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Re: Original Black Beauty

Postby Panzerfaust » Tue Jul 28, 2015 12:12 am

Nice! I don't own a BB but I do like the vintage manuals from the late 50s and early 60s. Gotta love the attempt at damage control in the ad. "Closes with lightning speed." LMAO! I'm just glad many states have repealed these stupid laws and on Nov. 1, I will be able to legally carry, but only on weekends because I often enter buildings where knives are verboten.

Dillonwarner
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Re: Original Black Beauty

Postby Dillonwarner » Wed Feb 21, 2018 7:27 pm

I have a black beauty.

Blade reads: black beauty, made in Italy.

Slightly chipped on one handle. Blade unsharpened. Opens at the speed of sound but does not stay locked when open

I am curious to learn more about this piece
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Bill DeShivs
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Re: Original Black Beauty

Postby Bill DeShivs » Wed Feb 21, 2018 7:51 pm

Show us the other side, please.
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Fishtail Picklock
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Re: Original Black Beauty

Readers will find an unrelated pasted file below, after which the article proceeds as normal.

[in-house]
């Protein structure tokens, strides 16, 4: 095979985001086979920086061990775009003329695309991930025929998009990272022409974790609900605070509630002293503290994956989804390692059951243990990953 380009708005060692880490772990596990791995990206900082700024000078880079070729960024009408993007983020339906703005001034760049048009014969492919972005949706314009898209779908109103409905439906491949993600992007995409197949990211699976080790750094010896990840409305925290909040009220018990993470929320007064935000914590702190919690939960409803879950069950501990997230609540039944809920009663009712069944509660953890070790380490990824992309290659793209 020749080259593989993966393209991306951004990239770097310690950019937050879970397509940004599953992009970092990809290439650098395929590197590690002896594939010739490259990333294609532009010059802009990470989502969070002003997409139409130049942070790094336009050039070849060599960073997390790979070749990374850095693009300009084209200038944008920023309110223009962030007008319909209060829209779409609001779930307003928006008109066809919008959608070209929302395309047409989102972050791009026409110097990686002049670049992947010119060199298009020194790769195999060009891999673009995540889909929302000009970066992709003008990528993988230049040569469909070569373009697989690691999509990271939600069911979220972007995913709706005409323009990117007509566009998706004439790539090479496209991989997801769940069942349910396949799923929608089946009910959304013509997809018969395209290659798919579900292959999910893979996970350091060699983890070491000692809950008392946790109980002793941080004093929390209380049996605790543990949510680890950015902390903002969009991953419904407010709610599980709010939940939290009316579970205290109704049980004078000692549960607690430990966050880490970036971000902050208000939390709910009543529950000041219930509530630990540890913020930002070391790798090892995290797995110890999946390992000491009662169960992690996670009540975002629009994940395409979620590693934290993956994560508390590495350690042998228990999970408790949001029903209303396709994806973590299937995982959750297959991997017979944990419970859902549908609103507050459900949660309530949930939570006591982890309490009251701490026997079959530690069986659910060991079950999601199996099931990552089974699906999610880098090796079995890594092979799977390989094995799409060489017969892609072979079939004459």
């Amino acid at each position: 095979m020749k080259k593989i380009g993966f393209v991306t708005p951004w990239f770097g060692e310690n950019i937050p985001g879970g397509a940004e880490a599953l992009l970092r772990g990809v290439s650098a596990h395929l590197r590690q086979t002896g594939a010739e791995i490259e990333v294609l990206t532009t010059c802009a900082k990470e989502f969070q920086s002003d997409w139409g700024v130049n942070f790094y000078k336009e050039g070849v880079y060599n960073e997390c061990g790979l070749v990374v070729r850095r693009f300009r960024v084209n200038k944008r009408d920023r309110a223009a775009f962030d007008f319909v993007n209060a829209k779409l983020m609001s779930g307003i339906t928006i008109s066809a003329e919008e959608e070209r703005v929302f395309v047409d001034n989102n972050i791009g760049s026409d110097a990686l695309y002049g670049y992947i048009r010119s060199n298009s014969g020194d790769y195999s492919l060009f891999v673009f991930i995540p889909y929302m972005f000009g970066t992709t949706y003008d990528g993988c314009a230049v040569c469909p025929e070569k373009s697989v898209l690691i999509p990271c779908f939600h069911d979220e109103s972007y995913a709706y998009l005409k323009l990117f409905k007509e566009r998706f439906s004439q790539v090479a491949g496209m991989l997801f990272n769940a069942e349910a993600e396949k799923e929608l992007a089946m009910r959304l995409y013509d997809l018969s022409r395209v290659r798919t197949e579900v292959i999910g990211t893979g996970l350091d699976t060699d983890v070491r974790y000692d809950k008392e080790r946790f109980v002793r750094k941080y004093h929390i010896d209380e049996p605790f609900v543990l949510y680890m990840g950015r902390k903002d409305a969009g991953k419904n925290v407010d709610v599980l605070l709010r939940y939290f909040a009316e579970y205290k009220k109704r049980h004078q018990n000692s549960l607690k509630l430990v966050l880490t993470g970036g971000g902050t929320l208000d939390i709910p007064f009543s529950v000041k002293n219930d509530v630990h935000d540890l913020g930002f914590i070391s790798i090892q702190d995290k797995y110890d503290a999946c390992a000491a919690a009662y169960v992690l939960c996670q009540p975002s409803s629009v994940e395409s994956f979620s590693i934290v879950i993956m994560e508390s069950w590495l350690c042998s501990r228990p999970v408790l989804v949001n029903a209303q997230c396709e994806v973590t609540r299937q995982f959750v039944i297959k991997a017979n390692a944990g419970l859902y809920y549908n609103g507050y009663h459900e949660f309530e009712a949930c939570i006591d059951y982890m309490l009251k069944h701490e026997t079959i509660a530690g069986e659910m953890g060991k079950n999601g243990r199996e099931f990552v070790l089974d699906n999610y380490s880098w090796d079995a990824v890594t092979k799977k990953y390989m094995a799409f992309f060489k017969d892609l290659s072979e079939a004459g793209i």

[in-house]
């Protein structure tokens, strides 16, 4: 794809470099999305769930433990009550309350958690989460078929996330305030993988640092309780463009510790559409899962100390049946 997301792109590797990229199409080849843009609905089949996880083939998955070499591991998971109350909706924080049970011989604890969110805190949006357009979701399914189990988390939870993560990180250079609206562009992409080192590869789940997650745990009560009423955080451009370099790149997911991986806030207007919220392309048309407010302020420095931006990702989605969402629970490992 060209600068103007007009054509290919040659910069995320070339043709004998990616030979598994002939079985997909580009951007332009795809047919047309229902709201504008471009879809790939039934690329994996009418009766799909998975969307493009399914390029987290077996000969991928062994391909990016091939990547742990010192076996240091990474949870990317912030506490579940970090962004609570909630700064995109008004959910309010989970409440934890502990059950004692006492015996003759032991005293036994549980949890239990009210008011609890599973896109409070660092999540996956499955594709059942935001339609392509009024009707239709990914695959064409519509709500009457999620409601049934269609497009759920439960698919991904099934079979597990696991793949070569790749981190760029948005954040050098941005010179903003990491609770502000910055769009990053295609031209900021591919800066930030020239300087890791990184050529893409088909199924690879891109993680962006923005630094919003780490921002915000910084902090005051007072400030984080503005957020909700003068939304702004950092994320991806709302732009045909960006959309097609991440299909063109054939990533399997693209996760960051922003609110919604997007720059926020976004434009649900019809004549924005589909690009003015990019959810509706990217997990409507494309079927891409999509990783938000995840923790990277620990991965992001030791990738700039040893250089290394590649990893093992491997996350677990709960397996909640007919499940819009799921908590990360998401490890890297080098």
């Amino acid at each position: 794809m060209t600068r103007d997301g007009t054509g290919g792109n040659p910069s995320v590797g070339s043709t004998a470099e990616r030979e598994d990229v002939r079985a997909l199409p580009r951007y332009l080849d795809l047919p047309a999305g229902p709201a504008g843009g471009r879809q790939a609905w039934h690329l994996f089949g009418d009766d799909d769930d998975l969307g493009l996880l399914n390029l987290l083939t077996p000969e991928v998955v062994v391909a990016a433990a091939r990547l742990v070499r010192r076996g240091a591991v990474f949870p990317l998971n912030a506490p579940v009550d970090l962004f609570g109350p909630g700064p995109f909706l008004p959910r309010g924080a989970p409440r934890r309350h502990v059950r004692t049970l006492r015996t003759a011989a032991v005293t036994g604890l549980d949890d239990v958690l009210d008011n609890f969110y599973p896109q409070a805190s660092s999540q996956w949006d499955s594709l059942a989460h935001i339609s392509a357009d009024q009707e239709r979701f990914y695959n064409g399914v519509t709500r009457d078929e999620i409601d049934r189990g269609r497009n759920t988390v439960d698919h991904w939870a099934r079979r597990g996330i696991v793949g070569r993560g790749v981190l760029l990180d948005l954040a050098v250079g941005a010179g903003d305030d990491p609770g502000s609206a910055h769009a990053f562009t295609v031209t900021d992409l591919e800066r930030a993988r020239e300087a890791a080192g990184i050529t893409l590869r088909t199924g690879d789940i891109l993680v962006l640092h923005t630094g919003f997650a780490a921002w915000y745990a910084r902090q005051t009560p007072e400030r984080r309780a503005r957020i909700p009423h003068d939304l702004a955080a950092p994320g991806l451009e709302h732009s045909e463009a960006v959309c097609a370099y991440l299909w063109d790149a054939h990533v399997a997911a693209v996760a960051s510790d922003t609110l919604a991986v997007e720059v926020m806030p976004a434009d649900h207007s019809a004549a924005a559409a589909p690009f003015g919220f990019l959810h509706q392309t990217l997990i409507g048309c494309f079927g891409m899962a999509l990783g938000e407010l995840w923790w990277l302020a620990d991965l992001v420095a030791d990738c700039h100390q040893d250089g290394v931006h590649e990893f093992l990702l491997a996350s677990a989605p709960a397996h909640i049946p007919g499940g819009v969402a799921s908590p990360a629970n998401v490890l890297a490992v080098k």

Postby Fishtail Picklock » Wed Feb 21, 2018 11:00 pm

Beautiful old knives. It is too bad that so many have been destroyed. The Italian Stiletto, while iconic, is so limited in use.

Pity.
Fishtail Picklock

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JulesVane
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Re: Original Black Beauty

Postby JulesVane » Wed Feb 21, 2018 11:21 pm

I actually thought even the manual ones were worth more https://www.ebay.com/itm/Black-Beauty-I ... 1438.l2649
...Like Bill, I'd be interested to view the other side. Assuming "super-sonic speed" means it's an auto? lol
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morrissey
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Re: Original Black Beauty

Postby morrissey » Thu Feb 22, 2018 12:19 am

Edit
Last edited by morrissey on Sat Feb 24, 2018 3:10 am, edited 1 time in total.